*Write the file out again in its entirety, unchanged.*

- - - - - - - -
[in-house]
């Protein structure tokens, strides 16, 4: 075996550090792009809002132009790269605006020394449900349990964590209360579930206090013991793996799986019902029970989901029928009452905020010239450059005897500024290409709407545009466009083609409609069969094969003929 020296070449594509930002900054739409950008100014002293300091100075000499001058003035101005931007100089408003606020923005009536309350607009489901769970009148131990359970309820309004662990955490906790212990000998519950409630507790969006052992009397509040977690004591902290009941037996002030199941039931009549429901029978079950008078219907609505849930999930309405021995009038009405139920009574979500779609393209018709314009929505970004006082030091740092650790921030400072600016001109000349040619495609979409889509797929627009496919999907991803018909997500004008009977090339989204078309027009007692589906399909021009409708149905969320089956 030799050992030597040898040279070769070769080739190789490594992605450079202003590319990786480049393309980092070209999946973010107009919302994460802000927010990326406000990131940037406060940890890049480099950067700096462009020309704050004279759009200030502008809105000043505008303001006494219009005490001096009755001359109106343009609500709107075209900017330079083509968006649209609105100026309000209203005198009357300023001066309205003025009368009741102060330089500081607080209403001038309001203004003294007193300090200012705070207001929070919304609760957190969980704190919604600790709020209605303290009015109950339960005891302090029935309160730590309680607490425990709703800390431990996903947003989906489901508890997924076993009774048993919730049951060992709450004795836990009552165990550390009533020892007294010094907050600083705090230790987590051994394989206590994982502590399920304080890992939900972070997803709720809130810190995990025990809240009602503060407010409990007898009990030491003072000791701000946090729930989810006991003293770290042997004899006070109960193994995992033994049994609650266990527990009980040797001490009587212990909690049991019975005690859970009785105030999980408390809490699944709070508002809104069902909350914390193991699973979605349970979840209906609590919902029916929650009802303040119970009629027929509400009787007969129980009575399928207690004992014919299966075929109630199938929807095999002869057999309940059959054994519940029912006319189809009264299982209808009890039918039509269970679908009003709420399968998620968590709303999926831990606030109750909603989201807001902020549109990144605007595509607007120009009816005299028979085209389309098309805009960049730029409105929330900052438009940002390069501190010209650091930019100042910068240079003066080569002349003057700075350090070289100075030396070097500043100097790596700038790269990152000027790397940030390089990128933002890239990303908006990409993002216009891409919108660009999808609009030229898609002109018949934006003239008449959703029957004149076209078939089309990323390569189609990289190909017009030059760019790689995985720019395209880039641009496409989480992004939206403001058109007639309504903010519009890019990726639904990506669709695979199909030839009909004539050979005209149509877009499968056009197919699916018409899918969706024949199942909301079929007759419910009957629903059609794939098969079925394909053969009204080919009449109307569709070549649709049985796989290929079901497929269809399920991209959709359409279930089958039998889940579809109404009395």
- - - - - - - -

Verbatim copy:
[in-house]
């Protein structure tokens, strides 16, 4: 075996550090792009809002132009790269605006020394449900349990964590209360579930206090013991793996799986019902029970989901029928009452905020010239450059005897500024290409709407545009466009083609409609069969094969003929 020296070449594509930002900054739409950008100014002293300091100075000499001058003035101005931007100089408003606020923005009536309350607009489901769970009148131990359970309820309004662990955490906790212990000998519950409630507790969006052992009397509040977690004591902290009941037996002030199941039931009549429901029978079950008078219907609505849930999930309405021995009038009405139920009574979500779609393209018709314009929505970004006082030091740092650790921030400072600016001109000349040619495609979409889509797929627009496919999907991803018909997500004008009977090339989204078309027009007692589906399909021009409708149905969320089956 030799050992030597040898040279070769070769080739190789490594992605450079202003590319990786480049393309980092070209999946973010107009919302994460802000927010990326406000990131940037406060940890890049480099950067700096462009020309704050004279759009200030502008809105000043505008303001006494219009005490001096009755001359109106343009609500709107075209900017330079083509968006649209609105100026309000209203005198009357300023001066309205003025009368009741102060330089500081607080209403001038309001203004003294007193300090200012705070207001929070919304609760957190969980704190919604600790709020209605303290009015109950339960005891302090029935309160730590309680607490425990709703800390431990996903947003989906489901508890997924076993009774048993919730049951060992709450004795836990009552165990550390009533020892007294010094907050600083705090230790987590051994394989206590994982502590399920304080890992939900972070997803709720809130810190995990025990809240009602503060407010409990007898009990030491003072000791701000946090729930989810006991003293770290042997004899006070109960193994995992033994049994609650266990527990009980040797001490009587212990909690049991019975005690859970009785105030999980408390809490699944709070508002809104069902909350914390193991699973979605349970979840209906609590919902029916929650009802303040119970009629027929509400009787007969129980009575399928207690004992014919299966075929109630199938929807095999002869057999309940059959054994519940029912006319189809009264299982209808009890039918039509269970679908009003709420399968998620968590709303999926831990606030109750909603989201807001902020549109990144605007595509607007120009009816005299028979085209389309098309805009960049730029409105929330900052438009940002390069501190010209650091930019100042910068240079003066080569002349003057700075350090070289100075030396070097500043100097790596700038790269990152000027790397940030390089990128933002890239990303908006990409993002216009891409919108660009999808609009030229898609002109018949934006003239008449959703029957004149076209078939089309990323390569189609990289190909017009030059760019790689995985720019395209880039641009496409989480992004939206403001058109007639309504903010519009890019990726639904990506669709695979199909030839009909004539050979005209149509877009499968056009197919699916018409899918969706024949199942909301079929007759419910009957629903059609794939098969079925394909053969009204080919009449109307569709070549649709049985796989290929079901497929269809399920991209959709359409279930089958039998889940579809109404009395």